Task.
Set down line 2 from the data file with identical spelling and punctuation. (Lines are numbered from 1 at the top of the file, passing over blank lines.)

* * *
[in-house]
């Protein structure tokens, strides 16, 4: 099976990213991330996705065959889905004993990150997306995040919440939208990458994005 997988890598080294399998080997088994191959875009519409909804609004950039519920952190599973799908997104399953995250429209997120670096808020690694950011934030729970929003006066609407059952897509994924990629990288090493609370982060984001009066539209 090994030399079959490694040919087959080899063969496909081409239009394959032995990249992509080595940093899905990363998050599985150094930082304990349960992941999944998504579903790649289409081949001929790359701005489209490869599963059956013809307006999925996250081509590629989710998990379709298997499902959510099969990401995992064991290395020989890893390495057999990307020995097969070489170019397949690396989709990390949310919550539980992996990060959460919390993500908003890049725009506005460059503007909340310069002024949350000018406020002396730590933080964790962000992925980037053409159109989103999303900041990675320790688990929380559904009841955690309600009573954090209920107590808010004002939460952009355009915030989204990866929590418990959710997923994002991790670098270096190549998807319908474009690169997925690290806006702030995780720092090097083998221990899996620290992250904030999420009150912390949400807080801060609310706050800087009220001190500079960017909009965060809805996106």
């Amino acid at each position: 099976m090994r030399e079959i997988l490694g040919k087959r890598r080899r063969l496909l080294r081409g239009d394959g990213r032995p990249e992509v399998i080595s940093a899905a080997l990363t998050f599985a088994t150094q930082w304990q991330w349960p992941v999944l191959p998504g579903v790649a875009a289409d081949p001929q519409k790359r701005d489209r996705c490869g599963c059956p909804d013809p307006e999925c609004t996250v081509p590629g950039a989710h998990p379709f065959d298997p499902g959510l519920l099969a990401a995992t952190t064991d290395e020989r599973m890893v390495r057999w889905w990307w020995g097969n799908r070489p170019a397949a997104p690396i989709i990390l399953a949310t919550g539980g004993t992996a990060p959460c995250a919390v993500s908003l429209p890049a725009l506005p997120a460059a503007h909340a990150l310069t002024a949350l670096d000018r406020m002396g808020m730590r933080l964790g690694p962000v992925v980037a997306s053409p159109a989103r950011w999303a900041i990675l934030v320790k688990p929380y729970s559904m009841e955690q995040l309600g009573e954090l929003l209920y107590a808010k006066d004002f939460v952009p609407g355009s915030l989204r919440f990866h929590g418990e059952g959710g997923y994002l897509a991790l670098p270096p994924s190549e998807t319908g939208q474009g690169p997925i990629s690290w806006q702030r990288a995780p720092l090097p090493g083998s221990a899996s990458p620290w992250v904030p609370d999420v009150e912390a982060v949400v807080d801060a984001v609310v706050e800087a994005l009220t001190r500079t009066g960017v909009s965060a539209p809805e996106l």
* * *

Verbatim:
């Protein structure tokens, strides 16, 4: 099976990213991330996705065959889905004993990150997306995040919440939208990458994005 997988890598080294399998080997088994191959875009519409909804609004950039519920952190599973799908997104399953995250429209997120670096808020690694950011934030729970929003006066609407059952897509994924990629990288090493609370982060984001009066539209 090994030399079959490694040919087959080899063969496909081409239009394959032995990249992509080595940093899905990363998050599985150094930082304990349960992941999944998504579903790649289409081949001929790359701005489209490869599963059956013809307006999925996250081509590629989710998990379709298997499902959510099969990401995992064991290395020989890893390495057999990307020995097969070489170019397949690396989709990390949310919550539980992996990060959460919390993500908003890049725009506005460059503007909340310069002024949350000018406020002396730590933080964790962000992925980037053409159109989103999303900041990675320790688990929380559904009841955690309600009573954090209920107590808010004002939460952009355009915030989204990866929590418990959710997923994002991790670098270096190549998807319908474009690169997925690290806006702030995780720092090097083998221990899996620290992250904030999420009150912390949400807080801060609310706050800087009220001190500079960017909009965060809805996106």